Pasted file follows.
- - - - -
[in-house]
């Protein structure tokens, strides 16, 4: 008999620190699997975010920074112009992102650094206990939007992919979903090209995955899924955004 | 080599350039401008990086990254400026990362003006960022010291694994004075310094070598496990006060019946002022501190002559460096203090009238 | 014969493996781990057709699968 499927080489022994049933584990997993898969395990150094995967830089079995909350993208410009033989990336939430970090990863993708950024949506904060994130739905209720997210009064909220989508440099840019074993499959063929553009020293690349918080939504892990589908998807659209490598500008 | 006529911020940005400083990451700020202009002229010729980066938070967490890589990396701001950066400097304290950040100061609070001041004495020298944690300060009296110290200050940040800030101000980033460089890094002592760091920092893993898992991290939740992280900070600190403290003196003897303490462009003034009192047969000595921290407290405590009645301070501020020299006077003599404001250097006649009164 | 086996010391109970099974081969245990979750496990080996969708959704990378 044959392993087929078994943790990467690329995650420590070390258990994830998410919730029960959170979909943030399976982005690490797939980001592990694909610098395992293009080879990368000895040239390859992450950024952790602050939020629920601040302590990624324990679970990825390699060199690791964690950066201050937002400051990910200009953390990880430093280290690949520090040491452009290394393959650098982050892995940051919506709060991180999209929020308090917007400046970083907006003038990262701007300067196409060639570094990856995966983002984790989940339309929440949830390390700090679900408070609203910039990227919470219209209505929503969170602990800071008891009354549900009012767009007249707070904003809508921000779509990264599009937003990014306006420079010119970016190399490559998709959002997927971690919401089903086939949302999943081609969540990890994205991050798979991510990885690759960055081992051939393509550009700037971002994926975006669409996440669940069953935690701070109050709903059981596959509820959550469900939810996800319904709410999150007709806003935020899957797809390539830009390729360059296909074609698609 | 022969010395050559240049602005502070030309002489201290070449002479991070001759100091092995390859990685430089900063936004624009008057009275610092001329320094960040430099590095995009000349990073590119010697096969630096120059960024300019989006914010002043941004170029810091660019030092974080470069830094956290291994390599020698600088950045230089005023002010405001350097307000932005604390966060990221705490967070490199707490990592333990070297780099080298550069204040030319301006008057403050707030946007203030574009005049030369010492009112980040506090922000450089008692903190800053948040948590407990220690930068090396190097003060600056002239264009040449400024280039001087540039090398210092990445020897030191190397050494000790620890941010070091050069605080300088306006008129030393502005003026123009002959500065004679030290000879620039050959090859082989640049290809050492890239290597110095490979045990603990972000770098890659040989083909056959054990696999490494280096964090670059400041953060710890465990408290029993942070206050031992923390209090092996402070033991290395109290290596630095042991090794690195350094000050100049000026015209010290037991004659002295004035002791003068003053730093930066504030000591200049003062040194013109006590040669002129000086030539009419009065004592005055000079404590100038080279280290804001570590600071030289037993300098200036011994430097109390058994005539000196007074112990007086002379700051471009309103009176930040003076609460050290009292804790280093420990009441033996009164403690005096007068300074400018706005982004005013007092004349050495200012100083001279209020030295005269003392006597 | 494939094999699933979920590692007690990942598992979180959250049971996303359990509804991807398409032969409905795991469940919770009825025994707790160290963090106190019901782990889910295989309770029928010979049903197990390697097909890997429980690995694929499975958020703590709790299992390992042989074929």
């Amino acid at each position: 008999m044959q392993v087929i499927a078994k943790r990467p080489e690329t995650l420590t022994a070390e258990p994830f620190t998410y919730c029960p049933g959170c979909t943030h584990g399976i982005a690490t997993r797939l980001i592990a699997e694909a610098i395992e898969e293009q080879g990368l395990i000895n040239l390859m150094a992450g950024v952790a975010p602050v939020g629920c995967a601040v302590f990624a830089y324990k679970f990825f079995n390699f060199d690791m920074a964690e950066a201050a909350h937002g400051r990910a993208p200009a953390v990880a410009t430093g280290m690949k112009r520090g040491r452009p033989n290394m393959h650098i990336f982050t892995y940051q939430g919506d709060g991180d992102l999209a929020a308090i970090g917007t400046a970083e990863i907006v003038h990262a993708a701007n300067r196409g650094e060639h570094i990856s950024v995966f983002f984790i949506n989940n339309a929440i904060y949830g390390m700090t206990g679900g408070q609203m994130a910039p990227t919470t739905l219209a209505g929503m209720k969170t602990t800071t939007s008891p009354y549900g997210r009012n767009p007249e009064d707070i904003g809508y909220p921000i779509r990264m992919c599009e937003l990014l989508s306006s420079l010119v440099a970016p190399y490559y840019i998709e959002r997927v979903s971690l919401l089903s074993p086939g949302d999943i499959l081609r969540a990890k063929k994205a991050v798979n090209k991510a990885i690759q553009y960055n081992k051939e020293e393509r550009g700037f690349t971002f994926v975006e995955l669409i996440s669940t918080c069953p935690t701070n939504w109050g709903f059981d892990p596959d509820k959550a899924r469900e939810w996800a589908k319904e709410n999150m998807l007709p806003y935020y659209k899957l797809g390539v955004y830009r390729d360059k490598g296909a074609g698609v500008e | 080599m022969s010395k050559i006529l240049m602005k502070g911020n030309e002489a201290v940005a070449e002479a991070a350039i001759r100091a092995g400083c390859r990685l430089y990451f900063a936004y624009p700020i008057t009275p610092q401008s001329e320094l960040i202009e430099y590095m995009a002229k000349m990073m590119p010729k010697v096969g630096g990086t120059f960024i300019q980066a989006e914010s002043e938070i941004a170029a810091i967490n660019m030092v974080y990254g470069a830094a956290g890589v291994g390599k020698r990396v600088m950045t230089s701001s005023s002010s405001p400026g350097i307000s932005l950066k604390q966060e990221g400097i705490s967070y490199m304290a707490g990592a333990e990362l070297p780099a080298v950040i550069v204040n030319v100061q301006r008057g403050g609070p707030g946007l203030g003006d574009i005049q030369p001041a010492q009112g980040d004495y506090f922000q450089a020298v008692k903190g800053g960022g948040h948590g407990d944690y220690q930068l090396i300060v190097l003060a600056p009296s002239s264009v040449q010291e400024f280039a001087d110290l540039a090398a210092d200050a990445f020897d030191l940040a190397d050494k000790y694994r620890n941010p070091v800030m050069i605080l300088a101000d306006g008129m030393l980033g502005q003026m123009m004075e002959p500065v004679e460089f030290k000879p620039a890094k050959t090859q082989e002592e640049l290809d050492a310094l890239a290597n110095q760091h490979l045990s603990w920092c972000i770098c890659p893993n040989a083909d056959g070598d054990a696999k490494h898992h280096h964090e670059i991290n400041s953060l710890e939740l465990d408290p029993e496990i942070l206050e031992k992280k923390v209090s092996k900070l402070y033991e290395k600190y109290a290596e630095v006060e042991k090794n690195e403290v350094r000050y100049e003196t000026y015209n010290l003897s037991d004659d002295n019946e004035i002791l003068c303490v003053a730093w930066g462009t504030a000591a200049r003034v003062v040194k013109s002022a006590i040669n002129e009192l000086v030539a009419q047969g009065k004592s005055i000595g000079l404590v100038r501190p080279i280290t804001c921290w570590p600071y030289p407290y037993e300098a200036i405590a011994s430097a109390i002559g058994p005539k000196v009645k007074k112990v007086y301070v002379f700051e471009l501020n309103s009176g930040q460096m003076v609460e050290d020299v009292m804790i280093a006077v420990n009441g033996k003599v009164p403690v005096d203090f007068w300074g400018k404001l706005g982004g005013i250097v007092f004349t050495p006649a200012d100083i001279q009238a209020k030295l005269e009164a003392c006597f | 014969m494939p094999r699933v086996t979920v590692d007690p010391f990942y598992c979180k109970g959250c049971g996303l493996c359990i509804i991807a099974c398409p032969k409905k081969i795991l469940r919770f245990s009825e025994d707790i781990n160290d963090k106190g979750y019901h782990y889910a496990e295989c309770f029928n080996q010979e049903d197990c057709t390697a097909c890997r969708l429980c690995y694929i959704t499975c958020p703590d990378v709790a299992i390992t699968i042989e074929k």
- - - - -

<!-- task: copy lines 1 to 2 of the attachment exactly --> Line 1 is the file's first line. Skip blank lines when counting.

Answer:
[in-house]
């Protein structure tokens, strides 16, 4: 008999620190699997975010920074112009992102650094206990939007992919979903090209995955899924955004 | 080599350039401008990086990254400026990362003006960022010291694994004075310094070598496990006060019946002022501190002559460096203090009238 | 014969493996781990057709699968 499927080489022994049933584990997993898969395990150094995967830089079995909350993208410009033989990336939430970090990863993708950024949506904060994130739905209720997210009064909220989508440099840019074993499959063929553009020293690349918080939504892990589908998807659209490598500008 | 006529911020940005400083990451700020202009002229010729980066938070967490890589990396701001950066400097304290950040100061609070001041004495020298944690300060009296110290200050940040800030101000980033460089890094002592760091920092893993898992991290939740992280900070600190403290003196003897303490462009003034009192047969000595921290407290405590009645301070501020020299006077003599404001250097006649009164 | 086996010391109970099974081969245990979750496990080996969708959704990378 044959392993087929078994943790990467690329995650420590070390258990994830998410919730029960959170979909943030399976982005690490797939980001592990694909610098395992293009080879990368000895040239390859992450950024952790602050939020629920601040302590990624324990679970990825390699060199690791964690950066201050937002400051990910200009953390990880430093280290690949520090040491452009290394393959650098982050892995940051919506709060991180999209929020308090917007400046970083907006003038990262701007300067196409060639570094990856995966983002984790989940339309929440949830390390700090679900408070609203910039990227919470219209209505929503969170602990800071008891009354549900009012767009007249707070904003809508921000779509990264599009937003990014306006420079010119970016190399490559998709959002997927971690919401089903086939949302999943081609969540990890994205991050798979991510990885690759960055081992051939393509550009700037971002994926975006669409996440669940069953935690701070109050709903059981596959509820959550469900939810996800319904709410999150007709806003935020899957797809390539830009390729360059296909074609698609 | 022969010395050559240049602005502070030309002489201290070449002479991070001759100091092995390859990685430089900063936004624009008057009275610092001329320094960040430099590095995009000349990073590119010697096969630096120059960024300019989006914010002043941004170029810091660019030092974080470069830094956290291994390599020698600088950045230089005023002010405001350097307000932005604390966060990221705490967070490199707490990592333990070297780099080298550069204040030319301006008057403050707030946007203030574009005049030369010492009112980040506090922000450089008692903190800053948040948590407990220690930068090396190097003060600056002239264009040449400024280039001087540039090398210092990445020897030191190397050494000790620890941010070091050069605080300088306006008129030393502005003026123009002959500065004679030290000879620039050959090859082989640049290809050492890239290597110095490979045990603990972000770098890659040989083909056959054990696999490494280096964090670059400041953060710890465990408290029993942070206050031992923390209090092996402070033991290395109290290596630095042991090794690195350094000050100049000026015209010290037991004659002295004035002791003068003053730093930066504030000591200049003062040194013109006590040669002129000086030539009419009065004592005055000079404590100038080279280290804001570590600071030289037993300098200036011994430097109390058994005539000196007074112990007086002379700051471009309103009176930040003076609460050290009292804790280093420990009441033996009164403690005096007068300074400018706005982004005013007092004349050495200012100083001279209020030295005269003392006597 | 494939094999699933979920590692007690990942598992979180959250049971996303359990509804991807398409032969409905795991469940919770009825025994707790160290963090106190019901782990889910295989309770029928010979049903197990390697097909890997429980690995694929499975958020703590709790299992390992042989074929």